Review :

In 2003, a number of leading self-help authors were asked to list the works that were, to them, most inspirational. The book mentioned most often was James Allen's As a Man Thinketh.

Despite the fact that his books have been inspirational for generations, very little is known about the man himself. He was born in Leicester, England. When he was fifteen his father was brutally murdered by a robber, forcing Allen out of school and into the workforce. He eventually worked his way up to the position of executive secretary for a high ranking officer of an English corporation.

Then, at the age of 38, he retired with his wife to a small cottage in Ilfracombe, a tiny town on the northernmost coast of England. In 1902 As a Man Thinketh was published - about the same time Allen made this move. He and his wife intentionally pursued a simple life of gardening and contemplation. In the next ten years, Allen wrote more than twenty more books, and then he suddenly died at the age of 48, in 1912.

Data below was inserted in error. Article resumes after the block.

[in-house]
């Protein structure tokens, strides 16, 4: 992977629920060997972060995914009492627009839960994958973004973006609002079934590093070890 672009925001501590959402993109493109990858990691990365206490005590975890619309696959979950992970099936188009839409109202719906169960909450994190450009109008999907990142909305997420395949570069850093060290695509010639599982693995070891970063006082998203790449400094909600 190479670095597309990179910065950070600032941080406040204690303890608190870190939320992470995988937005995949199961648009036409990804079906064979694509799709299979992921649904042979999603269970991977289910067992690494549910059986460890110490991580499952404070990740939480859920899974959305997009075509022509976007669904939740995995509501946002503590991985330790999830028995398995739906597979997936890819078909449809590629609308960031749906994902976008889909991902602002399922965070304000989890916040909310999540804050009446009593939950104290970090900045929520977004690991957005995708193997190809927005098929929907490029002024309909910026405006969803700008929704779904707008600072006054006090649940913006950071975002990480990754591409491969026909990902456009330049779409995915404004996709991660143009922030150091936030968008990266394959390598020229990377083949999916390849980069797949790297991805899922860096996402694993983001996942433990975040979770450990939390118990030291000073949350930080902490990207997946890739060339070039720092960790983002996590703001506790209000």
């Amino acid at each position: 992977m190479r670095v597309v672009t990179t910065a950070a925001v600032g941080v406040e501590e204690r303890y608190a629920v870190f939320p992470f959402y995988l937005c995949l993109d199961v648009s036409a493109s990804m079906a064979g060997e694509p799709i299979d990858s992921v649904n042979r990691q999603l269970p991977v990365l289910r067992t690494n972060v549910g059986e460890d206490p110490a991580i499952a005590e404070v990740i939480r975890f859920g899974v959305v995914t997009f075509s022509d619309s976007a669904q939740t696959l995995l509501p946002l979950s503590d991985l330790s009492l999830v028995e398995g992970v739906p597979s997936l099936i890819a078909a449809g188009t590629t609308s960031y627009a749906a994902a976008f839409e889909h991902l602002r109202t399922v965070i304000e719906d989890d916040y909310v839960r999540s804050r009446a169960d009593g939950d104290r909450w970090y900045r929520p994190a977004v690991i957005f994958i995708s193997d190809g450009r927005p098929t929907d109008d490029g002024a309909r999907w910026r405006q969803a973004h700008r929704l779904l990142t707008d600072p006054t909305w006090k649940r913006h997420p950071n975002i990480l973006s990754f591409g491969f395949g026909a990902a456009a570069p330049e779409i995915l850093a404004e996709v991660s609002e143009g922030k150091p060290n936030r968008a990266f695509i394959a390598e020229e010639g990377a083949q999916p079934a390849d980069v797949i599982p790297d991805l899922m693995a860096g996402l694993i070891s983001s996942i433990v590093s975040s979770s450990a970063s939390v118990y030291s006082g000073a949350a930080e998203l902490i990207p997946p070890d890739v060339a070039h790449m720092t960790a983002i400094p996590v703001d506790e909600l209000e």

This book is barely 7,800 words long - about thirty pages of a typically printed paperback. And yet it rewards every single reading, no matter how many times you return to it. Each sentence is a pearl of truth and wisdom; each word carries as much meaning as a single word possibly can. If you read it once and underline every statement that strikes you as profoundly true, and then read it again, still underlining, and then again, you will underline the entire book.